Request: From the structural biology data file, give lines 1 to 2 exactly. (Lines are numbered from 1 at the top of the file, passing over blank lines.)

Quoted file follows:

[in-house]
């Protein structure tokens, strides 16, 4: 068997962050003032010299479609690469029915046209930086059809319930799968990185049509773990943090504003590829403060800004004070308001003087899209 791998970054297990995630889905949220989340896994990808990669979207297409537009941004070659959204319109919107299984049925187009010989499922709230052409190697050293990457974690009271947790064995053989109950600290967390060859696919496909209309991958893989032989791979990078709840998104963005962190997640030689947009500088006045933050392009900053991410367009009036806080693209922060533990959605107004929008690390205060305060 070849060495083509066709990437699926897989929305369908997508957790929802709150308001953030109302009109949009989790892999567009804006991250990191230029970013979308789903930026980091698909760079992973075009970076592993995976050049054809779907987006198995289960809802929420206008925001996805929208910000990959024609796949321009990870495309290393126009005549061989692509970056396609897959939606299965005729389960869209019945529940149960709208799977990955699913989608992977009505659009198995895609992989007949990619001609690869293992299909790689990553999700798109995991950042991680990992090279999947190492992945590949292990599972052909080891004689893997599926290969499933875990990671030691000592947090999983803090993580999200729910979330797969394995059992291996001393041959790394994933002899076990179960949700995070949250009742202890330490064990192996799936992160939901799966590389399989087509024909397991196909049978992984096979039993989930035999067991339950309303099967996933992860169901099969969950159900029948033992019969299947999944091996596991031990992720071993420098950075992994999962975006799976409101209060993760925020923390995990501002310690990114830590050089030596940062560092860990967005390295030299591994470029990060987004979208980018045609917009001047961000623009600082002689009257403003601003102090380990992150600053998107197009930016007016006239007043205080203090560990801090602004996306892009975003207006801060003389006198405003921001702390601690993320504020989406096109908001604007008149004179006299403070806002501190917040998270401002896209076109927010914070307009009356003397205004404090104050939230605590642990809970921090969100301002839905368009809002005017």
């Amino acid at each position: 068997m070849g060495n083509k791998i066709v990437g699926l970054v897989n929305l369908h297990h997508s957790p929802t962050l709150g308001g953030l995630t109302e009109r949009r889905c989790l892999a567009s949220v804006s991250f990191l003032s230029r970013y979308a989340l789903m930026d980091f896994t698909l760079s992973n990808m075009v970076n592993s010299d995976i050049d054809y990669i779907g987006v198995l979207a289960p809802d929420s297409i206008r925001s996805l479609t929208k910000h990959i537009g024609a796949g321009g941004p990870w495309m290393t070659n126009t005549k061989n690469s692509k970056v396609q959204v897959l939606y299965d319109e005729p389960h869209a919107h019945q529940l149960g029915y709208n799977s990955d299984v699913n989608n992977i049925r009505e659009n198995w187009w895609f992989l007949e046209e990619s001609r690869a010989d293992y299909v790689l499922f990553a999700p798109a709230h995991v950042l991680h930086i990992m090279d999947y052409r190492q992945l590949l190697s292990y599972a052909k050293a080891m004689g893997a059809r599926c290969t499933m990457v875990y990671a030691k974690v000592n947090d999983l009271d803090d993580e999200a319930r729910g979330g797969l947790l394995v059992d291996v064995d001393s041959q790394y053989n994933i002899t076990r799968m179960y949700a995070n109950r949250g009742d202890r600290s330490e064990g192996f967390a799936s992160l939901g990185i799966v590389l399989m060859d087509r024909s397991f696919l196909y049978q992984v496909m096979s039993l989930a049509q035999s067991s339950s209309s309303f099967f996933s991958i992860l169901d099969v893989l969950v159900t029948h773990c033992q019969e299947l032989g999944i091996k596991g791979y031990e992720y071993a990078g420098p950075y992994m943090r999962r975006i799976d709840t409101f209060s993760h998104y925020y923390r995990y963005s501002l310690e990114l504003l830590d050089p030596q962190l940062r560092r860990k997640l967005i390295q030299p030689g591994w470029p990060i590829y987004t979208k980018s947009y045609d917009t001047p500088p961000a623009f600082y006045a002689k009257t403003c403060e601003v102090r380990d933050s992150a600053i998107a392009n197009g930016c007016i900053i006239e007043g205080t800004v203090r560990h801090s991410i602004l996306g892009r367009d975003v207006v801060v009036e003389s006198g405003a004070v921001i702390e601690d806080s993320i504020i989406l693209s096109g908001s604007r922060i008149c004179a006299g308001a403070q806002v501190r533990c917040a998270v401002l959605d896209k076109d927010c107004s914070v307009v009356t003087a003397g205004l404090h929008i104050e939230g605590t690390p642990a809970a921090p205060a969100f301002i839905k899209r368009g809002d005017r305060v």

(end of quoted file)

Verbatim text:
[in-house]
């Protein structure tokens, strides 16, 4: 068997962050003032010299479609690469029915046209930086059809319930799968990185049509773990943090504003590829403060800004004070308001003087899209 791998970054297990995630889905949220989340896994990808990669979207297409537009941004070659959204319109919107299984049925187009010989499922709230052409190697050293990457974690009271947790064995053989109950600290967390060859696919496909209309991958893989032989791979990078709840998104963005962190997640030689947009500088006045933050392009900053991410367009009036806080693209922060533990959605107004929008690390205060305060 070849060495083509066709990437699926897989929305369908997508957790929802709150308001953030109302009109949009989790892999567009804006991250990191230029970013979308789903930026980091698909760079992973075009970076592993995976050049054809779907987006198995289960809802929420206008925001996805929208910000990959024609796949321009990870495309290393126009005549061989692509970056396609897959939606299965005729389960869209019945529940149960709208799977990955699913989608992977009505659009198995895609992989007949990619001609690869293992299909790689990553999700798109995991950042991680990992090279999947190492992945590949292990599972052909080891004689893997599926290969499933875990990671030691000592947090999983803090993580999200729910979330797969394995059992291996001393041959790394994933002899076990179960949700995070949250009742202890330490064990192996799936992160939901799966590389399989087509024909397991196909049978992984096979039993989930035999067991339950309303099967996933992860169901099969969950159900029948033992019969299947999944091996596991031990992720071993420098950075992994999962975006799976409101209060993760925020923390995990501002310690990114830590050089030596940062560092860990967005390295030299591994470029990060987004979208980018045609917009001047961000623009600082002689009257403003601003102090380990992150600053998107197009930016007016006239007043205080203090560990801090602004996306892009975003207006801060003389006198405003921001702390601690993320504020989406096109908001604007008149004179006299403070806002501190917040998270401002896209076109927010914070307009009356003397205004404090104050939230605590642990809970921090969100301002839905368009809002005017």